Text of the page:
Gulliver's Travels By Jonathan Swift Part II: Chapter 1

I remember when I was at Lilliput, the complexion of those diminutive people appeared to me the fairest in the world; and talking upon this subject with a person of learning there, who was an intimate friend of mine, he said that my face appeared much fairer and smoother when he looked on me from the ground, than it did upon a nearer view, when I took him up in my hand, and brought him close, which he confessed was at first a very shocking sight. He said, "he could discover great holes in my skin; that the stumps of my beard were ten times stronger than the bristles of a boar, and my complexion made up of several colours altogether disagreeable:" although I must beg leave to say for myself, that I am as fair as most of my sex and country, and very little sunburnt by all my travels. On the other side, discoursing of the ladies in that emperor's court, he used to tell me, "one had freckles; another too wide a mouth; a third too large a nose;" nothing of which I was able to distinguish. I confess this reflection was obvious enough; which, however, I could not forbear, lest the reader might think those vast creatures were actually deformed: for I must do them the justice to say, they are a comely race of people, and particularly the features of my master's countenance, although he was but a farmer, when I beheld him from the height of sixty feet, appeared very well proportioned.

When dinner was done, my master went out to his labourers, and, as I could discover by his voice and gesture, gave his wife strict charge to take care of me. I was very much tired, and disposed to sleep, which my mistress perceiving, she put me on her own bed, and covered me with a clean white handkerchief, but larger and coarser than the mainsail of a man-of-war.

I slept about two hours, and dreamt I was at home with my wife and children, which aggravated my sorrows when I awaked, and found myself alone in a vast room, between two and three hundred feet wide, and above two hundred high, lying in a bed twenty yards wide. My mistress was gone about her household affairs, and had locked me in. The bed was eight yards from the floor. Some natural necessities required me to get down; I durst not presume to call; and if I had, it would have been in vain, with such a voice as mine, at so great a distance from the room where I lay to the kitchen where the family kept. While I was under these circumstances, two rats crept up the curtains, and ran smelling backwards and forwards on the bed. One of them came up almost to my face, whereupon I rose in a fright, and drew out my hanger to defend myself. These horrible animals had the boldness to attack me on both sides, and one of them held his fore-feet at my collar; but I had the good fortune to rip up his belly before he could do me any mischief. He fell down at my feet; and the other, seeing the fate of his comrade, made his escape, but not without one good wound on the back, which I gave him as he fled, and made the blood run trickling from him. After this exploit, I walked gently to and fro on the bed, to recover my breath and loss of spirits. These creatures were of the size of a large mastiff, but infinitely more nimble and fierce; so that if I had taken off my belt before I went to sleep, I must have infallibly been torn to pieces and devoured. I measured the tail of the dead rat, and found it to be two yards long, wanting an inch; but it went against my stomach to drag the carcass off the bed, where it lay still bleeding; I observed it had yet some life, but with a strong slash across the neck, I thoroughly despatched it.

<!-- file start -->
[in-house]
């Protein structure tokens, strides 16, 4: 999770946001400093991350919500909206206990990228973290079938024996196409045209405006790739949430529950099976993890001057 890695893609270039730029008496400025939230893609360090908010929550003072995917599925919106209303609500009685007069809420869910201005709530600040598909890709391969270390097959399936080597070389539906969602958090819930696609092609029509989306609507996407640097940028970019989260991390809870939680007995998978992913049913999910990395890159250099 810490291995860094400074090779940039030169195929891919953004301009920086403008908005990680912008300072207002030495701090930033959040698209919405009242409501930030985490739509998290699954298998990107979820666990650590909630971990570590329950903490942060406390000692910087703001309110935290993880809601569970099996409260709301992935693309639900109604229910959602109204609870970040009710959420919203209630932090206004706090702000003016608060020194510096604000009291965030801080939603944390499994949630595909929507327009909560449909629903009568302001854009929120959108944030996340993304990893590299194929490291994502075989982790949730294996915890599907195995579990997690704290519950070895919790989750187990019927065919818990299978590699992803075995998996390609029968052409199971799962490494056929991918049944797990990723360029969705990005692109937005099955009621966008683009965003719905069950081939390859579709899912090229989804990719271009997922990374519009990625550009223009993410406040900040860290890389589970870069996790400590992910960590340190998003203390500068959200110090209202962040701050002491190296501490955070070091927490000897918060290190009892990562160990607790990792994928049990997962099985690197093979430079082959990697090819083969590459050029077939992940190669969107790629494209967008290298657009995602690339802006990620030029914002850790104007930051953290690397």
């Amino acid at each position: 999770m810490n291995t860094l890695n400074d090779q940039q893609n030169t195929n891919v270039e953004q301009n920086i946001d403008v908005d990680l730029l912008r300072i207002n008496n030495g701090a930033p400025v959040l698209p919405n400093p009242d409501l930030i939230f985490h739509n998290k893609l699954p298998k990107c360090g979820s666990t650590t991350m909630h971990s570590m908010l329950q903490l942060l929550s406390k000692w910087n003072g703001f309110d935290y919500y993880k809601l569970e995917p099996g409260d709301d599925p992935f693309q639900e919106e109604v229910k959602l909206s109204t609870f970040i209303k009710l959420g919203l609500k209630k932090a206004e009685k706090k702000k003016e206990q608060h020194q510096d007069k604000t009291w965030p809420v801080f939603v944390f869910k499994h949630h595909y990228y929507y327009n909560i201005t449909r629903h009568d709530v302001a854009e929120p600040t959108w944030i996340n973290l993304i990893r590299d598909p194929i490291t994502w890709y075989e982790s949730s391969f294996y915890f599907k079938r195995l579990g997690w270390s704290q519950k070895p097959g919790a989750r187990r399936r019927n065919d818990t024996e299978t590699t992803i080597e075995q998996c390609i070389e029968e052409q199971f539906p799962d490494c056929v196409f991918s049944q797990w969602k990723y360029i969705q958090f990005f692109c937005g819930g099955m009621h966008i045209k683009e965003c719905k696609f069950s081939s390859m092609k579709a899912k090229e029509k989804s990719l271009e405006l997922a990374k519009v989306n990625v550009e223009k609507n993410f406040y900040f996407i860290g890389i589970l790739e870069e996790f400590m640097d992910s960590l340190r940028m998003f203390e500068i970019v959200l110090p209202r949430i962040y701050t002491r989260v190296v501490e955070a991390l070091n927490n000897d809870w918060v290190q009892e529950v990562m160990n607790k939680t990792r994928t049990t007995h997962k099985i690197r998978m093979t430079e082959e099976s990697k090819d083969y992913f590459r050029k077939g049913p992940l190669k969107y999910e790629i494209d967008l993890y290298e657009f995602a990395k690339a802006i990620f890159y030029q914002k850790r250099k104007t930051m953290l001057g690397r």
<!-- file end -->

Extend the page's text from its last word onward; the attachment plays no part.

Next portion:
Soon after my mistress came into the room, who seeing me all bloody, ran and took me up in her hand. I pointed to the dead rat, smiling, and making other signs to show I was not hurt; whereat she was extremely rejoiced, calling the maid to take up the dead rat with a pair of tongs, and throw it out of the window. Then she set me on a table, where I showed her my hanger all bloody, and wiping it on the lappet of my coat, returned it to the scabbard. I was pressed to do more than one thing which another could not do for me, and therefore endeavoured to make my mistress understand, that I desired to be set down on the floor; which after she had done, my bashfulness would not suffer me to express myself farther, than by pointing to the door, and bowing several times. The good woman, with much difficulty, at last perceived what I would be at, and taking me up again in her hand, walked into the garden, where she set me down. I went on one side about two hundred yards, and beckoning to her not to look or to follow me, I hid myself between two leaves of sorrel, and there discharged the necessities of nature.

I hope the gentle reader will excuse me for dwelling on these and the like particulars, which, however insignificant they may appear to groveling vulgar minds, yet will certainly help a philosopher to enlarge his thoughts and imagination, and apply them to the benefit of public as well as private life, which was my sole design in presenting this and other accounts of my travels to the world; wherein I have been chiefly studious of truth, without affecting any ornaments of learning or of style. But the whole scene of this voyage made so strong an impression on my mind, and is so deeply fixed in my memory, that, in committing it to paper I did not omit one material circumstance: however, upon a strict review, I blotted out several passages. Of less moment which were in my first copy, for fear of being censured as tedious and trifling, whereof travellers are often, perhaps not without justice, accused.

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Gulliver’s visit to Lilliput allows Swift to satirize what sort of rulers?




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